Crisis response workers and managers—including first responders and workers in public health and behavioral health, construction, transportation, utilities, and volunteers—are unique in that they are repeatedly exposed to extraordinarily stressful events. SAMHSA’s Guide to Managing Stress in Crisis Response Professions – 2005 provides a framework for stress management strategies.

SAMHSA provides podcasts and webinars to support disaster behavioral health professionals in their preparedness planning.

SAMHSA’s Disaster Kit – 2011 offers disaster recovery workers a toolkit on mental health awareness. It includes materials for responding effectively to the general public during and after a disaster.

Materials for Self-Care and Stress Management provides resources for disaster responders to use in monitoring and protecting their own behavioral health and emotional wellbeing while responding to an emergency or disaster.

Help for Victims of Mass Violence

SAMHSA’s Mental Health Response to Mass Violence and Terrorism: A Training Manual – 2004 provides mental health and crime victim service providers with a resource for assisting terrorism and mass violence victims.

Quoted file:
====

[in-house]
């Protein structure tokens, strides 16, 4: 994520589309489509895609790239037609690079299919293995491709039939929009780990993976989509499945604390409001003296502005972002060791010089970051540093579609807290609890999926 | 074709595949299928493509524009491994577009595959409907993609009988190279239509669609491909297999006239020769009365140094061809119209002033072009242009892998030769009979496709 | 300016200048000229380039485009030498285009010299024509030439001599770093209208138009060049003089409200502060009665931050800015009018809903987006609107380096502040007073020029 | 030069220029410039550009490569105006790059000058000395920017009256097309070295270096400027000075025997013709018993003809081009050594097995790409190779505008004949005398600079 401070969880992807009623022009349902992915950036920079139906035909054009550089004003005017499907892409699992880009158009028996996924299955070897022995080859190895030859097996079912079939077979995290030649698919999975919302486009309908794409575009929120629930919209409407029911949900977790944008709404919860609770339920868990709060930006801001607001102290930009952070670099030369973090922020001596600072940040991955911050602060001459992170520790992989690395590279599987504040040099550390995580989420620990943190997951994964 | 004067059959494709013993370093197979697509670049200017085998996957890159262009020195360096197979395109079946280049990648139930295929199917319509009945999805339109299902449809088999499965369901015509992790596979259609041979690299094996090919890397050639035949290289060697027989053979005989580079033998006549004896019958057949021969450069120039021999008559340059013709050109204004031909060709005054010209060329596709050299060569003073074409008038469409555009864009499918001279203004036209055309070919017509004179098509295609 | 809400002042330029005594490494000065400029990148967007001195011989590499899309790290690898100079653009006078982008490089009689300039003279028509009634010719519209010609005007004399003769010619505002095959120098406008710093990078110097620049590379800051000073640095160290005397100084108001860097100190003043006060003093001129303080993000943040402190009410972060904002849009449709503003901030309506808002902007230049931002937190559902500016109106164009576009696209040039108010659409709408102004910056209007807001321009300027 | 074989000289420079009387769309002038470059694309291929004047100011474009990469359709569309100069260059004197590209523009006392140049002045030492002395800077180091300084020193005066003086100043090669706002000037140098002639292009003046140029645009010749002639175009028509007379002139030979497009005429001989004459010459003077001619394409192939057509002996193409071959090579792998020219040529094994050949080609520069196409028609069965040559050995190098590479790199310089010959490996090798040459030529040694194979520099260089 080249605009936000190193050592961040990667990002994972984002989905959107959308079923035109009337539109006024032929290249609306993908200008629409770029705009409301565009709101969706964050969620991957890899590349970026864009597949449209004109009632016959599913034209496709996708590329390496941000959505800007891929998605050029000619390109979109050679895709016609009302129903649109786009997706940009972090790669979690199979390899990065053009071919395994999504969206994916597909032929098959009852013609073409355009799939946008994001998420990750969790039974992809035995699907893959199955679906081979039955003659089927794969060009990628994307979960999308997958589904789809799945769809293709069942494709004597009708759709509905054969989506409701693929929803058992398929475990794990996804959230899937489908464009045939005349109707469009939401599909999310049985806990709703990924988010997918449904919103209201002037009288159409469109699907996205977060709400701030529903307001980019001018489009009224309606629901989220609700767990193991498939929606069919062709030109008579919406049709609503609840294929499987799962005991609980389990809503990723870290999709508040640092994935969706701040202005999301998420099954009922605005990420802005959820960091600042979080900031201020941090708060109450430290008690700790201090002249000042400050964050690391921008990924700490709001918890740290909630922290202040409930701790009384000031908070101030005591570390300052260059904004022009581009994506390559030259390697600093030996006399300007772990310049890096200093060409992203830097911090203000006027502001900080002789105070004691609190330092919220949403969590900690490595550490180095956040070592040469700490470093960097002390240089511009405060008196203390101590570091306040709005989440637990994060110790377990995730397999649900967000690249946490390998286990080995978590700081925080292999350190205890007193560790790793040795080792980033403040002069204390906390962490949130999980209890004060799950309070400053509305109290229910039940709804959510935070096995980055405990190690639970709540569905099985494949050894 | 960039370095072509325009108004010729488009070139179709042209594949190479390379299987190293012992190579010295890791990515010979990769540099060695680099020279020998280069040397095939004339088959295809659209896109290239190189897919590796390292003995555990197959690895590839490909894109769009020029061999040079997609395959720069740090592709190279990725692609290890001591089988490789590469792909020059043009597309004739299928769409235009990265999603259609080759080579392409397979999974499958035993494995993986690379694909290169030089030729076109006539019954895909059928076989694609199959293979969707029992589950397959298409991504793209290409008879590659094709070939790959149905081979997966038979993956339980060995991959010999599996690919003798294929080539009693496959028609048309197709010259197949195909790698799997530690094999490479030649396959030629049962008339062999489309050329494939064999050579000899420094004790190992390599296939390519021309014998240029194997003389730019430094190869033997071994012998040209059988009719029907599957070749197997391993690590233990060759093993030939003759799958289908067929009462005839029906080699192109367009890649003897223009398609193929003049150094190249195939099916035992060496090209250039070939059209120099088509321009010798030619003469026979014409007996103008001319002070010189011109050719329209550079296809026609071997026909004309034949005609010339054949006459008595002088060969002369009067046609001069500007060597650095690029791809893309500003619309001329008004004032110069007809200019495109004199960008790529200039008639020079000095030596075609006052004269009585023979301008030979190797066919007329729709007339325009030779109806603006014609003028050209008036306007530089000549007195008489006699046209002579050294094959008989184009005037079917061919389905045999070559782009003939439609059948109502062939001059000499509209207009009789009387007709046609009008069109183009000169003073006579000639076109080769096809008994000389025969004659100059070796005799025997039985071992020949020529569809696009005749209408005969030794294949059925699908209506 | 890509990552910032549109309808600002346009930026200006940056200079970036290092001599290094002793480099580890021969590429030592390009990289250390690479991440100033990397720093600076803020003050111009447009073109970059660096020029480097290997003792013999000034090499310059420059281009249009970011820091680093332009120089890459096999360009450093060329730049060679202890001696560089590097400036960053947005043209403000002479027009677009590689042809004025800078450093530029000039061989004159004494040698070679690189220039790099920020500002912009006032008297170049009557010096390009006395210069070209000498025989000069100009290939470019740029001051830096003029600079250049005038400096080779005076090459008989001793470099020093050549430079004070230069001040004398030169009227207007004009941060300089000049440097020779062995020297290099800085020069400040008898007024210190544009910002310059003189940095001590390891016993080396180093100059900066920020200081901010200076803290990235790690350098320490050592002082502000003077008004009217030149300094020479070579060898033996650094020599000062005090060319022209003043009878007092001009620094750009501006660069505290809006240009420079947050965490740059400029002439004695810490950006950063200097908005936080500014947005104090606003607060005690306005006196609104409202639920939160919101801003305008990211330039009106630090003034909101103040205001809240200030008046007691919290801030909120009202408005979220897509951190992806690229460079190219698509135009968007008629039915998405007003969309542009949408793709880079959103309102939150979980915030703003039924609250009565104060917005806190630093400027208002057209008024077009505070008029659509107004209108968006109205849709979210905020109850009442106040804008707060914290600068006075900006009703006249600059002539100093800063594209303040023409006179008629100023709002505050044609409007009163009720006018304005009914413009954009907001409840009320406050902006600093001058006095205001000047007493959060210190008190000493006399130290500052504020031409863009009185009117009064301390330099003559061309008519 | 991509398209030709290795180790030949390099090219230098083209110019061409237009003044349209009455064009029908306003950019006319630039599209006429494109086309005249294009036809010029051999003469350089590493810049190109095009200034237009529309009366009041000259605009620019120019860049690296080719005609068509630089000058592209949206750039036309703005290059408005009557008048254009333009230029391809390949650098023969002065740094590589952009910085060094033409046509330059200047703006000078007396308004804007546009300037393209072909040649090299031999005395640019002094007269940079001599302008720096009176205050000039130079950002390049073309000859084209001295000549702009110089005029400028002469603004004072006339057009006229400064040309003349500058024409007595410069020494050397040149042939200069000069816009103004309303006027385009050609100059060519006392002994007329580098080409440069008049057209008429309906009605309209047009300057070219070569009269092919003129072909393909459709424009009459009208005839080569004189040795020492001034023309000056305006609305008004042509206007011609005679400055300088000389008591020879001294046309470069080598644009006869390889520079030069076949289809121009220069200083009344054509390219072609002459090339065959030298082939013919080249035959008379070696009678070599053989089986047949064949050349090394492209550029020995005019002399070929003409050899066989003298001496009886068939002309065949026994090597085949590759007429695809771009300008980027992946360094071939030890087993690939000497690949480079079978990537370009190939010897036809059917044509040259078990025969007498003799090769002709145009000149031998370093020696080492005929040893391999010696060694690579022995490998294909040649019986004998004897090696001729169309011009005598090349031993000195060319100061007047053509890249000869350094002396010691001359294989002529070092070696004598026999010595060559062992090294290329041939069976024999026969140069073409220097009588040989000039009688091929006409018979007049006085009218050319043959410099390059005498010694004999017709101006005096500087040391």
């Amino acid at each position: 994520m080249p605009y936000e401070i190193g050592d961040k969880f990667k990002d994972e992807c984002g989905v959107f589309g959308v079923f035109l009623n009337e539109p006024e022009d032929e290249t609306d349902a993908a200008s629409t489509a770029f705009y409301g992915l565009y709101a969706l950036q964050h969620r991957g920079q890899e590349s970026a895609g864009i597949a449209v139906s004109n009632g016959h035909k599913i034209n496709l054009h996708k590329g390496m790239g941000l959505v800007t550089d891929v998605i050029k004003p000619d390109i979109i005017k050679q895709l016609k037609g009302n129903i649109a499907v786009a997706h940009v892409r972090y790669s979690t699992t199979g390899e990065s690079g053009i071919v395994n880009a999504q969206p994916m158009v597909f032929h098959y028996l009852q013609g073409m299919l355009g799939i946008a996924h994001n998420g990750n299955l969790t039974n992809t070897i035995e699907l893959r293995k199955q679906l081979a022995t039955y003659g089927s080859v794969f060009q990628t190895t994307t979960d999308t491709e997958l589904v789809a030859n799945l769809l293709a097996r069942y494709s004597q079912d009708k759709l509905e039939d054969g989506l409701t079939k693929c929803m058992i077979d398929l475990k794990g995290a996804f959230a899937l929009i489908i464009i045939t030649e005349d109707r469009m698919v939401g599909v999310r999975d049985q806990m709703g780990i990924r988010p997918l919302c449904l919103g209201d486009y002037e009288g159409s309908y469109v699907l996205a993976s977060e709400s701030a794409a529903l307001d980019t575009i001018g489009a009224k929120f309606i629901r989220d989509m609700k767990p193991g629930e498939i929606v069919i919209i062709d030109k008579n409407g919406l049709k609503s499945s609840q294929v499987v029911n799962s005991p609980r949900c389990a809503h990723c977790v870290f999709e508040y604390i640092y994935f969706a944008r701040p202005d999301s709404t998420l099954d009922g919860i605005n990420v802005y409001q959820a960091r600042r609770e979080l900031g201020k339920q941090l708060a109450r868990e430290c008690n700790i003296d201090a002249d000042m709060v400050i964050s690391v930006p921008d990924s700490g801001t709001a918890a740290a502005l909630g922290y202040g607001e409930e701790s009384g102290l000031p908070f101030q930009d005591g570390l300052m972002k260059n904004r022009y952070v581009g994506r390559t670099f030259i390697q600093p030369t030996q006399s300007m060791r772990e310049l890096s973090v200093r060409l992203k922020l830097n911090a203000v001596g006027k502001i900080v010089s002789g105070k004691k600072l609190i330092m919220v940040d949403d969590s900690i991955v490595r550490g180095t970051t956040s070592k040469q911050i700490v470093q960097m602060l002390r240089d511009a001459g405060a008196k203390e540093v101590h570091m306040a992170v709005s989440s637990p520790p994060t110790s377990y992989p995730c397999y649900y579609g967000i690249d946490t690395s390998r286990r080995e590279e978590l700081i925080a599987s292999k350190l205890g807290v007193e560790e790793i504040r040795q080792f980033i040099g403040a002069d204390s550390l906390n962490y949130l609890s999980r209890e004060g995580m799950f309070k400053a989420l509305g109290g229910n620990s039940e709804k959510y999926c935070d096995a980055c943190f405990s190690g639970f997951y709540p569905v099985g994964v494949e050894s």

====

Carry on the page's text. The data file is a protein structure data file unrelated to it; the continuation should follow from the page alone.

Disaster Response and Homelessness

SAMHSA provides disaster and emergency preparedness tips for homelessness service providers to address this vulnerability during an emergency or disaster. Find more behavioral health and homelessness resources. Also, learn more about homelessness and housing.

Specific Populations in a Disaster

Children and Youth

Children and youth can face emotional strains after a traumatic event. Disasters also may leave them with long-lasting harmful effects. SAMHSA provides Tips for Talking With and Helping Children and Youth Cope After a Disaster or Traumatic Event: A Guide for Parents, Caregivers, and Teachers – 2012 on helping children and youth after a disaster or traumatic event. SAMHSA also provides the guide in Spanish.

SAMHSA’s Psychosocial Issues for Children and Adolescents in Disasters – 2000 discusses the essential information response workers need about the impact of disasters on individuals, how the trauma associated with such events impacts children, the unique world of children, and the diversity of family structures in which children reside.

Young Adults

SAMHSA’s Tips for College Students: After a Disaster or Other Trauma – 2013 discusses common reactions of survivors of disasters and other traumatic events and provides tips for coping. SAMHSA also provides tips in text-message shorthand -- 2013 for college students coping after a disaster or other traumatic event.

Older Adults

Psychosocial Issues for Older Adults in Disasters – 1999 provides disaster mental health and human service workers, service providers, program planners, administrators, care givers, and older adults with the tools and knowledge to appropriately respond to the needs of older adults in times of disaster.

For information on other populations, visit the Disaster Behavioral Health Information Series (DBHIS) Resource Collections.

Last Updated: 01/19/2017